So collaboration between the employer and broker is important?

It's really important, and certainly there are some companies that are more willing to get onboard and go down that road. That's more where a marketing strategy comes into play.

The thing I keep telling my clients is that it cannot be about basic premium dollars. Companies have got to bring something else to the table. They have got to bring that collaborative spirit with them.


Luke Vandermiller Principal Financial Group Des Moines, Iowa

Why should a company offer good benefits?

There are a variety of reasons why it is important for companies to offer good benefits. At the top of the list, benefits have been proven as a very effective way to attract and retain employees. It also shows employees that [their company] has made a pretty significant investment in what they think is their most valuable investment - their employees.

One way employers view the payoff is in retaining employees. Any business owner will tell you that something that really costs me money is when employees leave. That has a pretty big impact on their business.

What types of benefits, including financial, health and wellness, are most important to offer?

It's a combination of all. What the "10 best" judges are really looking for, number one, is the range of benefits. Does the plan cover all the bases, across the spectrum? They also look at the depth of those benefits and at what employers really contribute to the cost.

Is a sense of financial security part of that?

It's critical that employees have a sense of where they are in terms of their financial well-being. Employees who feel like they are in a good position to hit their retirement goals are more productive, and they spend less time at work worrying about their financial well-being. I think it's pretty critical.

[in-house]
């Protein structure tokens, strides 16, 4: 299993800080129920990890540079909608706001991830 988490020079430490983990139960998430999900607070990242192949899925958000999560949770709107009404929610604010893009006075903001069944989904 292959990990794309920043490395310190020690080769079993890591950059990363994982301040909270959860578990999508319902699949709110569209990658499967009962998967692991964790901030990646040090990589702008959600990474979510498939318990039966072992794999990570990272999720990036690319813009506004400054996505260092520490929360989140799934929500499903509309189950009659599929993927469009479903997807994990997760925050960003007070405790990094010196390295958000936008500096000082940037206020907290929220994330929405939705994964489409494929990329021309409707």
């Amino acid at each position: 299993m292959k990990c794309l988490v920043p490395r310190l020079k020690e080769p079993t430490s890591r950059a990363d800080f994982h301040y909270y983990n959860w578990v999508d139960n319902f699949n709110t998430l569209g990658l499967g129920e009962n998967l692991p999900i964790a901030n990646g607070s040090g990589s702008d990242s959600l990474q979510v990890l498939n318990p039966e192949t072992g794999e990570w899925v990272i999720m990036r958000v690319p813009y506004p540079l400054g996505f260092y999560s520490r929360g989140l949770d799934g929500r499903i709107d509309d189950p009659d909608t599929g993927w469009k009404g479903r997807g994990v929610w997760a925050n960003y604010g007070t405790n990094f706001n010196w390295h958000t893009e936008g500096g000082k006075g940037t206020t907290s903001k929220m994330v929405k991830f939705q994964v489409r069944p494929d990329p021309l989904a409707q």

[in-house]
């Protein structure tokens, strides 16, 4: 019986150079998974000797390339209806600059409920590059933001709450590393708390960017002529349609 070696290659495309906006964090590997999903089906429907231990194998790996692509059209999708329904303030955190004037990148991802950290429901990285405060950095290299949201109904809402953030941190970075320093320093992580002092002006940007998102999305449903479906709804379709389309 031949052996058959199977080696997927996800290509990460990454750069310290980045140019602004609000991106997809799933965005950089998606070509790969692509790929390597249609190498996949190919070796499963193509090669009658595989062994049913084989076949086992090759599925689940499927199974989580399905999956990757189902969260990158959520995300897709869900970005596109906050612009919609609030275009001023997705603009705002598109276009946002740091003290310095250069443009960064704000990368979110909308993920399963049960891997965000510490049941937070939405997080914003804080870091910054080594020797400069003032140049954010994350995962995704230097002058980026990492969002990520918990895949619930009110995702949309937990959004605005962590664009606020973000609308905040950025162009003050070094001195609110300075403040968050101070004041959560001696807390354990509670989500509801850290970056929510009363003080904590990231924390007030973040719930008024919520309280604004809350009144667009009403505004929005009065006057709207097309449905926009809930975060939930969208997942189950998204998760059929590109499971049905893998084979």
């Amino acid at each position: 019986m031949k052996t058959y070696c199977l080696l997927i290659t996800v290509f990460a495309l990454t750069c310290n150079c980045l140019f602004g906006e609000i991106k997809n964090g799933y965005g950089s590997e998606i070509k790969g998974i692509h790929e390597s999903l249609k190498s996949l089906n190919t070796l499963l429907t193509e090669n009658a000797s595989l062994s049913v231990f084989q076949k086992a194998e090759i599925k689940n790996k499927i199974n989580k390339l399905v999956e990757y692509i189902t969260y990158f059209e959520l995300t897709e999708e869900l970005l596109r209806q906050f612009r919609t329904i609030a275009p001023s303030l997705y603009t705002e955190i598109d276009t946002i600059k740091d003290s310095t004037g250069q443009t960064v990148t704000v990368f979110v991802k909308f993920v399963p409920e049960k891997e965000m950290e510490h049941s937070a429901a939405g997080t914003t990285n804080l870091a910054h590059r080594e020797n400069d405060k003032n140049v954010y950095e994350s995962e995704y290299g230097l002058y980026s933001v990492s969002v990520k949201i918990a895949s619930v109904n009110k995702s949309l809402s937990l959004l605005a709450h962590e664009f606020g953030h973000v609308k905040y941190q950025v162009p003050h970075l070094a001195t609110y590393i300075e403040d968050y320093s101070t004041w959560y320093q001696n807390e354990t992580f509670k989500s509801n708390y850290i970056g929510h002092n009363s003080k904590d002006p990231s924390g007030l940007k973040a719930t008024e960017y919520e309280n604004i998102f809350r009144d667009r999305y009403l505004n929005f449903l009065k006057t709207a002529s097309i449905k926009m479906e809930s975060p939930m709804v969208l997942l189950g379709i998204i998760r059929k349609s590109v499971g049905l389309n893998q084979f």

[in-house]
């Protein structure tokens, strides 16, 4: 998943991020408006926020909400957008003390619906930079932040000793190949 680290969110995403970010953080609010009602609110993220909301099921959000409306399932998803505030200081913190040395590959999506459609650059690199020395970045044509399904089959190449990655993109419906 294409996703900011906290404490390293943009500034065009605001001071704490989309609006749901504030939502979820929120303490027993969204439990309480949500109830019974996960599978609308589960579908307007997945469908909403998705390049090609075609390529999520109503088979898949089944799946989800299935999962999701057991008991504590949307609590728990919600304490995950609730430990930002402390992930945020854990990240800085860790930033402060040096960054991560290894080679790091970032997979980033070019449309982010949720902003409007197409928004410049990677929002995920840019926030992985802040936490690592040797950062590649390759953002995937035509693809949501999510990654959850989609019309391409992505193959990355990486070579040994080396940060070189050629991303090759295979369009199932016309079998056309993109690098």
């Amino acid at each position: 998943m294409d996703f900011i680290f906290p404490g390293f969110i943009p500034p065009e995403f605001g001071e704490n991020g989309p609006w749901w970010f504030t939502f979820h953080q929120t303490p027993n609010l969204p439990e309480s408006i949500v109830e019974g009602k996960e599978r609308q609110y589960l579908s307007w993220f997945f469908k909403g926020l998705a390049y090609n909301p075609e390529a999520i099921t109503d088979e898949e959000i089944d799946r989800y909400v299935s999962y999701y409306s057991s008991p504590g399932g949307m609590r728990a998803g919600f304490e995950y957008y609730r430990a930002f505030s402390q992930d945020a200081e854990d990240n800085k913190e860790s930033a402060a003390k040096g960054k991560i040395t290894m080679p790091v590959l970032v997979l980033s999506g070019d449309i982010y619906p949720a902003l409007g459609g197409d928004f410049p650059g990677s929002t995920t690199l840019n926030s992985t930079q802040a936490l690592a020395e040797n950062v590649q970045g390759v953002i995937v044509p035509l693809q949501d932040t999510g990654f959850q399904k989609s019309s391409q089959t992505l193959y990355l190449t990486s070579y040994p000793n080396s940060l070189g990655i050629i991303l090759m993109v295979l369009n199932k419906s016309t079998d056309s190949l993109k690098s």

How have the winning companies changed over time?

We've seen the investment that the "10 best" companies are willing to make has remained constant, if not increased.

One of the trends we've seen is companies getting more strategic in how they structure their benefits program. I think we've seen companies have gotten more targeted, more specific and more creative.

The other thing that's been very consistent . . . companies place a very high premium on education and communication about the benefits.

What role does the adviser play?

Advisers play the most important role. [They have] knowledge of the local market. They bring a lot of expertise to the table in terms of design and how to make the employers dollars go as far as possible.

When an adviser sits down one-on-one [with employees], it helps with communication. The adviser can tell them exactly how their retirement benefit works and what they can expect if they keep contributing an increasing amount to the plan. It's life-changing for the employee to get that type of education.

Register or login for access to this item and much more

All Employee Benefit Adviser content is archived after seven days.

Community members receive:
  • All recent and archived articles
  • Conference offers and updates
  • A full menu of enewsletter options
  • Web seminars, white papers, ebooks

Don't have an account? Register for Free Unlimited Access